Teaching of Reading
Teaching of Reading
...is deliberate and specific so children learn to read, and then read to learn
At Woodlands, we know how important phonics is to ensuring we open doors for children, both academically and socially. Our phonics is structured, rigorous and systematic using the Read Write Inc programme. As soon as children start school, they start learning phonics, and our vision is to ensure every child can read by the end of Year 2.
Children learn in different groups according to their developmental need, and they are taught in a structured way to help them learn and remember a range of sounds. Teachers plan the lessons using a synthetic approach, teaching ‘pure sounds’ as well as segmenting and blending.
In the Early Years, phonics starts straight away. Children learn to listen and are introduced to a range of listening activities to help hear a range of different sounds. They then move onto grapheme-phoneme correspondence. We use a range of activities to do this, and the children are taught a range of ‘systems’ including ‘fred talk’ and ‘hold a sentence.’
Through Key Stage 1, children move through the different phases, learning all the sounds and tricky words. They continue to broaden their knowledge of sounds and application to words, finally moving into plenty of rehearsal.
At Woodlands, we don’t stop teaching phonics at a certain point – this is because we want children to be fluent to be able to read the most challenging of text. We recall all taught sounds right through to Year 6, and all children across school are deliberately exposed to phonics teaching weekly. In Key Stage 2, this does look a little different, and children develop an understanding of syllables for the spelling of multisyllabic words.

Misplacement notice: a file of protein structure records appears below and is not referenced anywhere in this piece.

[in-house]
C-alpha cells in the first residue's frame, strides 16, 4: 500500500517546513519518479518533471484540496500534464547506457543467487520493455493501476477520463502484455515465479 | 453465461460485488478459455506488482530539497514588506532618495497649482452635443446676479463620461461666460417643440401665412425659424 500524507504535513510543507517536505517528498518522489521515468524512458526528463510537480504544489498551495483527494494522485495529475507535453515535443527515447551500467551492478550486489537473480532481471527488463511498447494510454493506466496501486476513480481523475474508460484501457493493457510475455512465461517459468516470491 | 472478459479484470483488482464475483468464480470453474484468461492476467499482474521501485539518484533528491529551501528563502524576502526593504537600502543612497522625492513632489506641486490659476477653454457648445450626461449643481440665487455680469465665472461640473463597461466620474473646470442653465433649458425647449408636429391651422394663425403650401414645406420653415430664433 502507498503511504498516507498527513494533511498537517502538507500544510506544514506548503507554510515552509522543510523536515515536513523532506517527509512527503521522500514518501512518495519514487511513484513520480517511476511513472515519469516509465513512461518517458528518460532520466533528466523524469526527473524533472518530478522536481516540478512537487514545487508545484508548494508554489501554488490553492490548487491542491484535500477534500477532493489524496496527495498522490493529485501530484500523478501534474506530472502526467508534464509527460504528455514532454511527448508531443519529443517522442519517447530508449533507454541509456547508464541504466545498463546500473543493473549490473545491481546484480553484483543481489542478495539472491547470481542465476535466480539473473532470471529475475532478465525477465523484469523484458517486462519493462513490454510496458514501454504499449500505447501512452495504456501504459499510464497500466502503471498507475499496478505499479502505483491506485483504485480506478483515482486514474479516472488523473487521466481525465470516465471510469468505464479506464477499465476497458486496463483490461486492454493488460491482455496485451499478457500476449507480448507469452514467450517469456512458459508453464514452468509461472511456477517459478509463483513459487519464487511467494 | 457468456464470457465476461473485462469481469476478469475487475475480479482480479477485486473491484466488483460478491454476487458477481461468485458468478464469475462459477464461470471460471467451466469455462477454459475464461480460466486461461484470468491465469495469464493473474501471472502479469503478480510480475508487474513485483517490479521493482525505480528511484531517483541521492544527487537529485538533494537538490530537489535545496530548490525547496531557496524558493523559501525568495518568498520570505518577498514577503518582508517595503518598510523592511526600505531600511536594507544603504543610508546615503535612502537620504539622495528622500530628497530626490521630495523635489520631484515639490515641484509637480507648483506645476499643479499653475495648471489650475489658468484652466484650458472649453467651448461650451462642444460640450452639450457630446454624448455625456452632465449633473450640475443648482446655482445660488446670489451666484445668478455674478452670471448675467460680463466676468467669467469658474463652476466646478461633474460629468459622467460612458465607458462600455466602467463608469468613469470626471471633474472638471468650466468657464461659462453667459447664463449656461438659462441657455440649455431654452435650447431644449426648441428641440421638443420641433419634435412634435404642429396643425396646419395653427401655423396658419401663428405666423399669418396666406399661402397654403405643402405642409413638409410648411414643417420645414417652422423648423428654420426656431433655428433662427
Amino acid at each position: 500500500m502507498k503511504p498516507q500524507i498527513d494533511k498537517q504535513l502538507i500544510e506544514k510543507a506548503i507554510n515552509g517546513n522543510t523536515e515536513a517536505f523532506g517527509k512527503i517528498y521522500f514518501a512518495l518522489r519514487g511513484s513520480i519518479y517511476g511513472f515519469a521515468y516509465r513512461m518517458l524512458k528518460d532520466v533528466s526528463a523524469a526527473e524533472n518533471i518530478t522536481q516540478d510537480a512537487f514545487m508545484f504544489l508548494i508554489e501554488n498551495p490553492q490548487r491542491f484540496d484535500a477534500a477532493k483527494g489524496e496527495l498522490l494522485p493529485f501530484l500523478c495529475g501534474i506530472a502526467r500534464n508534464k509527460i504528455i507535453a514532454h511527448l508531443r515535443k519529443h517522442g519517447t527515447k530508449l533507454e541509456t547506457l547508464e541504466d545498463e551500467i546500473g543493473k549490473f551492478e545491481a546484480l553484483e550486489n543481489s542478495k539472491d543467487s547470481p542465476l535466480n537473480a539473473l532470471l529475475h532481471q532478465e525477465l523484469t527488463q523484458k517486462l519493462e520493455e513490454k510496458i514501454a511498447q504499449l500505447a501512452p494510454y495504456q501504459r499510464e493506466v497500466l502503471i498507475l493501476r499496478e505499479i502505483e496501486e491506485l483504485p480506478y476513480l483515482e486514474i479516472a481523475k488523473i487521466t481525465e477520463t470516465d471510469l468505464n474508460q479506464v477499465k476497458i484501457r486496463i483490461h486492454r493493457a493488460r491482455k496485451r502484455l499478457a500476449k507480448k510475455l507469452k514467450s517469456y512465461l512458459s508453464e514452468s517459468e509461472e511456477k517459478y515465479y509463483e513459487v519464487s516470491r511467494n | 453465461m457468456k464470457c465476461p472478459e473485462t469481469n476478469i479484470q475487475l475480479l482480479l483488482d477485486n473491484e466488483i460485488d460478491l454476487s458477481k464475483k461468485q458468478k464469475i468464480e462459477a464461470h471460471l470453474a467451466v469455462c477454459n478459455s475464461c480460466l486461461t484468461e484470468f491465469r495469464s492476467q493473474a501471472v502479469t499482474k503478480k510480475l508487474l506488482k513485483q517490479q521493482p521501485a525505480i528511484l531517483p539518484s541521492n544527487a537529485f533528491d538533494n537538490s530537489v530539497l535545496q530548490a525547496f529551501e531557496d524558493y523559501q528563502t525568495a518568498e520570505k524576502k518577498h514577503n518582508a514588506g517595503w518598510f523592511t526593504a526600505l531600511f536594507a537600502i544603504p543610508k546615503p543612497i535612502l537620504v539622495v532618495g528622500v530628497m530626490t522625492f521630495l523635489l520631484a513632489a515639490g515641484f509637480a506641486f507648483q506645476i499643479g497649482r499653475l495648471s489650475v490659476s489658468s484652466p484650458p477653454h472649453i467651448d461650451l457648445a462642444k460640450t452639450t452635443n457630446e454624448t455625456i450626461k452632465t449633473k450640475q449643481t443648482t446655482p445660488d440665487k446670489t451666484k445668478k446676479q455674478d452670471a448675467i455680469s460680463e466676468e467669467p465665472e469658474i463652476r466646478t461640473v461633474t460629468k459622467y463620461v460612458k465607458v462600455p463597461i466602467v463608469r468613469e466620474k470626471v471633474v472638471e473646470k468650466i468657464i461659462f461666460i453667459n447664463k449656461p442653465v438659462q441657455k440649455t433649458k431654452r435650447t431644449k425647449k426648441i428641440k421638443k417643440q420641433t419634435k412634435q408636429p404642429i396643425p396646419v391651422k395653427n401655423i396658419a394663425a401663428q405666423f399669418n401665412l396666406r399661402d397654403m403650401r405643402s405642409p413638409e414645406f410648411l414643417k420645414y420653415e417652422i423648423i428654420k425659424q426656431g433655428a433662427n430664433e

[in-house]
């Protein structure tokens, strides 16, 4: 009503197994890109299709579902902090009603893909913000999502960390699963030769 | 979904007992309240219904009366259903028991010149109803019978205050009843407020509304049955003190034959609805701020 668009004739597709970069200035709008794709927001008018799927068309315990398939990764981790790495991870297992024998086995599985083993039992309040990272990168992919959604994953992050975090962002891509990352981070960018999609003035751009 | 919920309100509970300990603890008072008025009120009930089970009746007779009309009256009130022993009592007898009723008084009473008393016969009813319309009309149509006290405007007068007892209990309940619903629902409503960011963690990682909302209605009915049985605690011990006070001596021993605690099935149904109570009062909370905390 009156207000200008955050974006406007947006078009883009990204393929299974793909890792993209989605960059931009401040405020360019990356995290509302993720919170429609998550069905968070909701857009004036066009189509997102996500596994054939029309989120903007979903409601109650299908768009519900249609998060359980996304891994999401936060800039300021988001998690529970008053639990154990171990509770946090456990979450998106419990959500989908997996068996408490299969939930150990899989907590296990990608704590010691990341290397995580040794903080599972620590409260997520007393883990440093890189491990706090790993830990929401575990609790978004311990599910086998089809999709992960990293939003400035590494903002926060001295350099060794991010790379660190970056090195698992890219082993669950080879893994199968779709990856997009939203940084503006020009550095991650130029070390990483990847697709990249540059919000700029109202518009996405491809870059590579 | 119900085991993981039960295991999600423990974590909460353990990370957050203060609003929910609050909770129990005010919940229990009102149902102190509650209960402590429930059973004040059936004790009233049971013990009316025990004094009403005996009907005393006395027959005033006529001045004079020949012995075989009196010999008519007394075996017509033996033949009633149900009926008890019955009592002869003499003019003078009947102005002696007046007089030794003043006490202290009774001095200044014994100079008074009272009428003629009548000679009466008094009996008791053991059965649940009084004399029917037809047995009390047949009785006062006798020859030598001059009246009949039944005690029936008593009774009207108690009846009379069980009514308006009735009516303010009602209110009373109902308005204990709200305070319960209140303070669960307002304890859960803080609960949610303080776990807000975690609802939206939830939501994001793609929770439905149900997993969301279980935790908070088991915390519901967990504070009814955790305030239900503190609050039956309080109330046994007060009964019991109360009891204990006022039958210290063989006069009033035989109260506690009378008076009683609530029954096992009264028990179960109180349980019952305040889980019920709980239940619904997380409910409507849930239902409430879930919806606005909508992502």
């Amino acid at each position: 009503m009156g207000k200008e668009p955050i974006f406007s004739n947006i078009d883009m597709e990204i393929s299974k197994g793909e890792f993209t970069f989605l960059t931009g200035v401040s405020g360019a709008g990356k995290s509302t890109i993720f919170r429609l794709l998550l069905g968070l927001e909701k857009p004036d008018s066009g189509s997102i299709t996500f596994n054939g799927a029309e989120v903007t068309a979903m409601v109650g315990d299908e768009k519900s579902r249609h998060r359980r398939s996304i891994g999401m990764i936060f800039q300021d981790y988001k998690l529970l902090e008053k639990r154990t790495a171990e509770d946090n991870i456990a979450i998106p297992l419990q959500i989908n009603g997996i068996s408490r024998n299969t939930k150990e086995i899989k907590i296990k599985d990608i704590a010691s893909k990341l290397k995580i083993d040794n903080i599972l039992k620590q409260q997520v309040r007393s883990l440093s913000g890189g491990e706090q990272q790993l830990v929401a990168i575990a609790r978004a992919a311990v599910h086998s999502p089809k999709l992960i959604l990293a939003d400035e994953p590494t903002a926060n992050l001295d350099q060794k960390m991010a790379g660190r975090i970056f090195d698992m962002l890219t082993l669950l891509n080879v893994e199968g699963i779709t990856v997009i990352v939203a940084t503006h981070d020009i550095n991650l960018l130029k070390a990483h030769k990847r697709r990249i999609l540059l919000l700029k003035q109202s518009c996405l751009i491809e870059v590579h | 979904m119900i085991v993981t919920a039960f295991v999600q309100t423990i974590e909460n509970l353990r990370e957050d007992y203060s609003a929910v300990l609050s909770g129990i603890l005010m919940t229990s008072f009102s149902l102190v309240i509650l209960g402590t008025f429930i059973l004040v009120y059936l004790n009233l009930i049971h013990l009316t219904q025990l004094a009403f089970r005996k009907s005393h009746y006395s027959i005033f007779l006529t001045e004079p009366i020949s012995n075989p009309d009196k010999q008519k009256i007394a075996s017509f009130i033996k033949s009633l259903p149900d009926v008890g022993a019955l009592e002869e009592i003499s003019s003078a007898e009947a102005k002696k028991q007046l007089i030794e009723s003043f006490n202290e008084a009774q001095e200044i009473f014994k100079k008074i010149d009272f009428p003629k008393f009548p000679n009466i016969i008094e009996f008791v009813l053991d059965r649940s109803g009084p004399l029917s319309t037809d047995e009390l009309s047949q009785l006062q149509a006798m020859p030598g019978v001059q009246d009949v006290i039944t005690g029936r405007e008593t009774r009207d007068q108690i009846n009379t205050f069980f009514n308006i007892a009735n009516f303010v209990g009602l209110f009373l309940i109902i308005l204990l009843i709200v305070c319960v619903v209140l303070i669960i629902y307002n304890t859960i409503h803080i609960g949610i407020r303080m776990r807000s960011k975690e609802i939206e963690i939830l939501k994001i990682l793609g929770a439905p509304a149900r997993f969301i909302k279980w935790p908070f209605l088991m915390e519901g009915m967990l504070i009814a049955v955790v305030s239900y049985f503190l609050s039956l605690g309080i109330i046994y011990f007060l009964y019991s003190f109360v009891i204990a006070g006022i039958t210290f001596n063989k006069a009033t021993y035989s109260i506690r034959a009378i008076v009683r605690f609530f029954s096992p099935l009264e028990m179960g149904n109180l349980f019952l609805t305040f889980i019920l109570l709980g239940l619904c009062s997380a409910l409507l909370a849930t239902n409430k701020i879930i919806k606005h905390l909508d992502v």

Where children need some time to remember their sounds, interventions happen across school. In phonics, this is the use of ‘pinny time’ and in Key Stage 2 we use a programme called ‘FreshStart.’
As well as the strong, deliberate focus on phonics, children also learn to read and comprehend through a range of reading strategies. Our teachers support the learning of fluency through a ‘fluency matrix,’ which teaches children the core features of fluency: prosody, accuracy and automaticity. We want children to read as much as they can, and so planned choral reading happens daily across reading sessions.
And above all else, what our children love the most, is listening to stories. We plan and promote planned text throughout school so we can track which stories children are exposed to. We do this because we want children to listen to a wide range of texts and broaden their horizons of their choice of text. We also ensure that our book list discusses real life issues, and includes the teaching of the protected characteristics.